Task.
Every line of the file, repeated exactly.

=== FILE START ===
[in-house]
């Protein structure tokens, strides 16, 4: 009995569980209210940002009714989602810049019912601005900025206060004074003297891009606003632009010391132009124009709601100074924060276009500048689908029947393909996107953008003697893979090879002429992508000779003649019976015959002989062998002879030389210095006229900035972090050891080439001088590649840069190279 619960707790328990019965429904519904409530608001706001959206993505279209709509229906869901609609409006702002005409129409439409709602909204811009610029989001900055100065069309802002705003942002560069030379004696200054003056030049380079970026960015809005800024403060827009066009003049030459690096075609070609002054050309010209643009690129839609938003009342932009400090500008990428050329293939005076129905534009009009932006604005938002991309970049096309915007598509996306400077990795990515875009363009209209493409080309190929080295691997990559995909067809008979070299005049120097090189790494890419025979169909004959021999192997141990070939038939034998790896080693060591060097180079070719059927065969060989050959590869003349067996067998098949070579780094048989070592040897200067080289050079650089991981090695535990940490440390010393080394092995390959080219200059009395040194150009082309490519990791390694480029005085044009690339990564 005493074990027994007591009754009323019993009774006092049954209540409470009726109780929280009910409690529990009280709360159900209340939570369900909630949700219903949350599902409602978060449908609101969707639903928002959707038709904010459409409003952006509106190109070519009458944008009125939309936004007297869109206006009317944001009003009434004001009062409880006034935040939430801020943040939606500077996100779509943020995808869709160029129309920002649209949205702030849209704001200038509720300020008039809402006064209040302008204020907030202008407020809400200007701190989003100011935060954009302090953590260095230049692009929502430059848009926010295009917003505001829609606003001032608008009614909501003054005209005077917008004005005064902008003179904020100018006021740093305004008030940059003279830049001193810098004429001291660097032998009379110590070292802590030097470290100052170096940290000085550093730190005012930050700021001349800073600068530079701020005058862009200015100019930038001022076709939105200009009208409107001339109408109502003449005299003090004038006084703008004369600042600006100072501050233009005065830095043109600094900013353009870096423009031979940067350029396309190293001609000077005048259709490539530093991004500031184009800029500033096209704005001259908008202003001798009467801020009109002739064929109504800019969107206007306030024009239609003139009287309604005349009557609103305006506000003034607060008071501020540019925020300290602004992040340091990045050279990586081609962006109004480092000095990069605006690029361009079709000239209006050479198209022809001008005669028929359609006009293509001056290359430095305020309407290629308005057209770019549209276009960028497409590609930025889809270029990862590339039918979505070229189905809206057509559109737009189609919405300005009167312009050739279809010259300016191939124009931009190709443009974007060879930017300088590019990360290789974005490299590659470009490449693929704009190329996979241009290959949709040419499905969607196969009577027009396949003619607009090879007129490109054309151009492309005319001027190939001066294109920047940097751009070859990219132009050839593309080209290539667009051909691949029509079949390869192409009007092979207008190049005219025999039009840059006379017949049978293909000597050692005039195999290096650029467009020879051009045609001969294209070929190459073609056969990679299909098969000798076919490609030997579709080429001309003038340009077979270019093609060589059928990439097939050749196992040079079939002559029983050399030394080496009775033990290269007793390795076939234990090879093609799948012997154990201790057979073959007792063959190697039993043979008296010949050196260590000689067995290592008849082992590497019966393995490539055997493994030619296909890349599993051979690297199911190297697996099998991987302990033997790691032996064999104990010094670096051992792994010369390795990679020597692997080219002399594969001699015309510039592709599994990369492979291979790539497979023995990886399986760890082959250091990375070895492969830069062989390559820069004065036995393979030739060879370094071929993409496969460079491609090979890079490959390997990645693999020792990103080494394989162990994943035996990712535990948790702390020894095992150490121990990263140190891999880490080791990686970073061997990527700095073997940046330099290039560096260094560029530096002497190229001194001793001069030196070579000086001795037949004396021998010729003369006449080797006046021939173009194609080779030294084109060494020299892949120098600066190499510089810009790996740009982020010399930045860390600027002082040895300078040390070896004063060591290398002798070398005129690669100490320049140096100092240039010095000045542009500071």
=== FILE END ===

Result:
[in-house]
């Protein structure tokens, strides 16, 4: 009995569980209210940002009714989602810049019912601005900025206060004074003297891009606003632009010391132009124009709601100074924060276009500048689908029947393909996107953008003697893979090879002429992508000779003649019976015959002989062998002879030389210095006229900035972090050891080439001088590649840069190279 619960707790328990019965429904519904409530608001706001959206993505279209709509229906869901609609409006702002005409129409439409709602909204811009610029989001900055100065069309802002705003942002560069030379004696200054003056030049380079970026960015809005800024403060827009066009003049030459690096075609070609002054050309010209643009690129839609938003009342932009400090500008990428050329293939005076129905534009009009932006604005938002991309970049096309915007598509996306400077990795990515875009363009209209493409080309190929080295691997990559995909067809008979070299005049120097090189790494890419025979169909004959021999192997141990070939038939034998790896080693060591060097180079070719059927065969060989050959590869003349067996067998098949070579780094048989070592040897200067080289050079650089991981090695535990940490440390010393080394092995390959080219200059009395040194150009082309490519990791390694480029005085044009690339990564 005493074990027994007591009754009323019993009774006092049954209540409470009726109780929280009910409690529990009280709360159900209340939570369900909630949700219903949350599902409602978060449908609101969707639903928002959707038709904010459409409003952006509106190109070519009458944008009125939309936004007297869109206006009317944001009003009434004001009062409880006034935040939430801020943040939606500077996100779509943020995808869709160029129309920002649209949205702030849209704001200038509720300020008039809402006064209040302008204020907030202008407020809400200007701190989003100011935060954009302090953590260095230049692009929502430059848009926010295009917003505001829609606003001032608008009614909501003054005209005077917008004005005064902008003179904020100018006021740093305004008030940059003279830049001193810098004429001291660097032998009379110590070292802590030097470290100052170096940290000085550093730190005012930050700021001349800073600068530079701020005058862009200015100019930038001022076709939105200009009208409107001339109408109502003449005299003090004038006084703008004369600042600006100072501050233009005065830095043109600094900013353009870096423009031979940067350029396309190293001609000077005048259709490539530093991004500031184009800029500033096209704005001259908008202003001798009467801020009109002739064929109504800019969107206007306030024009239609003139009287309604005349009557609103305006506000003034607060008071501020540019925020300290602004992040340091990045050279990586081609962006109004480092000095990069605006690029361009079709000239209006050479198209022809001008005669028929359609006009293509001056290359430095305020309407290629308005057209770019549209276009960028497409590609930025889809270029990862590339039918979505070229189905809206057509559109737009189609919405300005009167312009050739279809010259300016191939124009931009190709443009974007060879930017300088590019990360290789974005490299590659470009490449693929704009190329996979241009290959949709040419499905969607196969009577027009396949003619607009090879007129490109054309151009492309005319001027190939001066294109920047940097751009070859990219132009050839593309080209290539667009051909691949029509079949390869192409009007092979207008190049005219025999039009840059006379017949049978293909000597050692005039195999290096650029467009020879051009045609001969294209070929190459073609056969990679299909098969000798076919490609030997579709080429001309003038340009077979270019093609060589059928990439097939050749196992040079079939002559029983050399030394080496009775033990290269007793390795076939234990090879093609799948012997154990201790057979073959007792063959190697039993043979008296010949050196260590000689067995290592008849082992590497019966393995490539055997493994030619296909890349599993051979690297199911190297697996099998991987302990033997790691032996064999104990010094670096051992792994010369390795990679020597692997080219002399594969001699015309510039592709599994990369492979291979790539497979023995990886399986760890082959250091990375070895492969830069062989390559820069004065036995393979030739060879370094071929993409496969460079491609090979890079490959390997990645693999020792990103080494394989162990994943035996990712535990948790702390020894095992150490121990990263140190891999880490080791990686970073061997990527700095073997940046330099290039560096260094560029530096002497190229001194001793001069030196070579000086001795037949004396021998010729003369006449080797006046021939173009194609080779030294084109060494020299892949120098600066190499510089810009790996740009982020010399930045860390600027002082040895300078040390070896004063060591290398002798070398005129690669100490320049140096100092240039010095000045542009500071």